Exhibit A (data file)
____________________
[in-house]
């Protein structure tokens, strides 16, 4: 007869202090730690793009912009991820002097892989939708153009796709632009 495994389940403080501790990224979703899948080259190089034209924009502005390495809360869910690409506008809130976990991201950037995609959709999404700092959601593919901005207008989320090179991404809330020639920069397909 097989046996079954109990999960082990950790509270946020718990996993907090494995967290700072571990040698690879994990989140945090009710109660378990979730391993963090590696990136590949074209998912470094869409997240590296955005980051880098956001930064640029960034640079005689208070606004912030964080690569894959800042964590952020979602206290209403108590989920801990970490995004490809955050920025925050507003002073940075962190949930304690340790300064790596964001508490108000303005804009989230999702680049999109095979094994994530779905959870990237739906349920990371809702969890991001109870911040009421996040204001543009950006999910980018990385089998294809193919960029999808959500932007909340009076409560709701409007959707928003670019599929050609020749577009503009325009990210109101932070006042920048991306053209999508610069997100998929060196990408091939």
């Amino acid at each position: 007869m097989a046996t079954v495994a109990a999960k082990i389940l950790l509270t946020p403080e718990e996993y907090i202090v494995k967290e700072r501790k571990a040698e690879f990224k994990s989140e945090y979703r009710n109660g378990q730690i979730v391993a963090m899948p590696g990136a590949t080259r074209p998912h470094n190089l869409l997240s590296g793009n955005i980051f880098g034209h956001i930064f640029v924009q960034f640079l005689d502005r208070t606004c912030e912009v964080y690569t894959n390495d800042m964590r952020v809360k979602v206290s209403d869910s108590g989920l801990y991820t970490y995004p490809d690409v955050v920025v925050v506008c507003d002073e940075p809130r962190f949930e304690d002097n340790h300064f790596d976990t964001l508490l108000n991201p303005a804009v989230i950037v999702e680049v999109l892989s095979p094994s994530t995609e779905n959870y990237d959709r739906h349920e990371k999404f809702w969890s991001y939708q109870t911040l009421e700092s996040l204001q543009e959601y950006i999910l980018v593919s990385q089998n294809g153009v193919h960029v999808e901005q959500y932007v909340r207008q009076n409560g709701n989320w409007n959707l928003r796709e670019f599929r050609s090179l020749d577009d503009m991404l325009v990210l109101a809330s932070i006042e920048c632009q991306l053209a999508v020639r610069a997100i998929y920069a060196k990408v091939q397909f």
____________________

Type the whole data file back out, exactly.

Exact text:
[in-house]
């Protein structure tokens, strides 16, 4: 007869202090730690793009912009991820002097892989939708153009796709632009 495994389940403080501790990224979703899948080259190089034209924009502005390495809360869910690409506008809130976990991201950037995609959709999404700092959601593919901005207008989320090179991404809330020639920069397909 097989046996079954109990999960082990950790509270946020718990996993907090494995967290700072571990040698690879994990989140945090009710109660378990979730391993963090590696990136590949074209998912470094869409997240590296955005980051880098956001930064640029960034640079005689208070606004912030964080690569894959800042964590952020979602206290209403108590989920801990970490995004490809955050920025925050507003002073940075962190949930304690340790300064790596964001508490108000303005804009989230999702680049999109095979094994994530779905959870990237739906349920990371809702969890991001109870911040009421996040204001543009950006999910980018990385089998294809193919960029999808959500932007909340009076409560709701409007959707928003670019599929050609020749577009503009325009990210109101932070006042920048991306053209999508610069997100998929060196990408091939």
């Amino acid at each position: 007869m097989a046996t079954v495994a109990a999960k082990i389940l950790l509270t946020p403080e718990e996993y907090i202090v494995k967290e700072r501790k571990a040698e690879f990224k994990s989140e945090y979703r009710n109660g378990q730690i979730v391993a963090m899948p590696g990136a590949t080259r074209p998912h470094n190089l869409l997240s590296g793009n955005i980051f880098g034209h956001i930064f640029v924009q960034f640079l005689d502005r208070t606004c912030e912009v964080y690569t894959n390495d800042m964590r952020v809360k979602v206290s209403d869910s108590g989920l801990y991820t970490y995004p490809d690409v955050v920025v925050v506008c507003d002073e940075p809130r962190f949930e304690d002097n340790h300064f790596d976990t964001l508490l108000n991201p303005a804009v989230i950037v999702e680049v999109l892989s095979p094994s994530t995609e779905n959870y990237d959709r739906h349920e990371k999404f809702w969890s991001y939708q109870t911040l009421e700092s996040l204001q543009e959601y950006i999910l980018v593919s990385q089998n294809g153009v193919h960029v999808e901005q959500y932007v909340r207008q009076n409560g709701n989320w409007n959707l928003r796709e670019f599929r050609s090179l020749d577009d503009m991404l325009v990210l109101a809330s932070i006042e920048c632009q991306l053209a999508v020639r610069a997100i998929y920069a060196k990408v091939q397909f």